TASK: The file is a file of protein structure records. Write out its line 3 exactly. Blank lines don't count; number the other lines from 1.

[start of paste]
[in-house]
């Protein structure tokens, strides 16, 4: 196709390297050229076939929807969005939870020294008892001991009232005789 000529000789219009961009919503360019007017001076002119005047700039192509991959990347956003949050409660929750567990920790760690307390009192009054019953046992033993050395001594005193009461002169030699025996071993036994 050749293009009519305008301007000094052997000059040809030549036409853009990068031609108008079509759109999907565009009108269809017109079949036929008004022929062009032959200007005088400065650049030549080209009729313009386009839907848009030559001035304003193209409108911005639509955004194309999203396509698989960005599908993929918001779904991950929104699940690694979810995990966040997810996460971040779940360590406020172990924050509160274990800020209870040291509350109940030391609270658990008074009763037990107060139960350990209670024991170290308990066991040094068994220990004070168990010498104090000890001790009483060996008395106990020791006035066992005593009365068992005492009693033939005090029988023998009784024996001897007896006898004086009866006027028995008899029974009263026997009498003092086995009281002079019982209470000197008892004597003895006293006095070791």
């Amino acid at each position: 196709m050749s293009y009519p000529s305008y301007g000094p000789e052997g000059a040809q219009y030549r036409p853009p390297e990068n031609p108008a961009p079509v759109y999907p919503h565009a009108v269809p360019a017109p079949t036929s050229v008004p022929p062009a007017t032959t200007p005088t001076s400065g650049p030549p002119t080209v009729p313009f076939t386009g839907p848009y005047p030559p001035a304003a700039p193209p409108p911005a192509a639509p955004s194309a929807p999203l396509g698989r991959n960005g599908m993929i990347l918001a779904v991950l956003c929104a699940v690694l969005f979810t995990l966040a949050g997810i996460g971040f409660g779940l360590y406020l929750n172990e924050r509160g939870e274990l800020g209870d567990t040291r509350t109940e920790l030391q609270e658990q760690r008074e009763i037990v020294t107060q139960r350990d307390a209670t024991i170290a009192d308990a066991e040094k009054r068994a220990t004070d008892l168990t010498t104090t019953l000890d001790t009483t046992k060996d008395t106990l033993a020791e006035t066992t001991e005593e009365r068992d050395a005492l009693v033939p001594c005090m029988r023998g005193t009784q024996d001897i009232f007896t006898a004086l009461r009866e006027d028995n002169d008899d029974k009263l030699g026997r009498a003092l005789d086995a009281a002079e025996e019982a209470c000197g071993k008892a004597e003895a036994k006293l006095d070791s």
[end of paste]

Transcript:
């Amino acid at each position: 196709m050749s293009y009519p000529s305008y301007g000094p000789e052997g000059a040809q219009y030549r036409p853009p390297e990068n031609p108008a961009p079509v759109y999907p919503h565009a009108v269809p360019a017109p079949t036929s050229v008004p022929p062009a007017t032959t200007p005088t001076s400065g650049p030549p002119t080209v009729p313009f076939t386009g839907p848009y005047p030559p001035a304003a700039p193209p409108p911005a192509a639509p955004s194309a929807p999203l396509g698989r991959n960005g599908m993929i990347l918001a779904v991950l956003c929104a699940v690694l969005f979810t995990l966040a949050g997810i996460g971040f409660g779940l360590y406020l929750n172990e924050r509160g939870e274990l800020g209870d567990t040291r509350t109940e920790l030391q609270e658990q760690r008074e009763i037990v020294t107060q139960r350990d307390a209670t024991i170290a009192d308990a066991e040094k009054r068994a220990t004070d008892l168990t010498t104090t019953l000890d001790t009483t046992k060996d008395t106990l033993a020791e006035t066992t001991e005593e009365r068992d050395a005492l009693v033939p001594c005090m029988r023998g005193t009784q024996d001897i009232f007896t006898a004086l009461r009866e006027d028995n002169d008899d029974k009263l030699g026997r009498a003092l005789d086995a009281a002079e025996e019982a209470c000197g071993k008892a004597e003895a036994k006293l006095d070791s």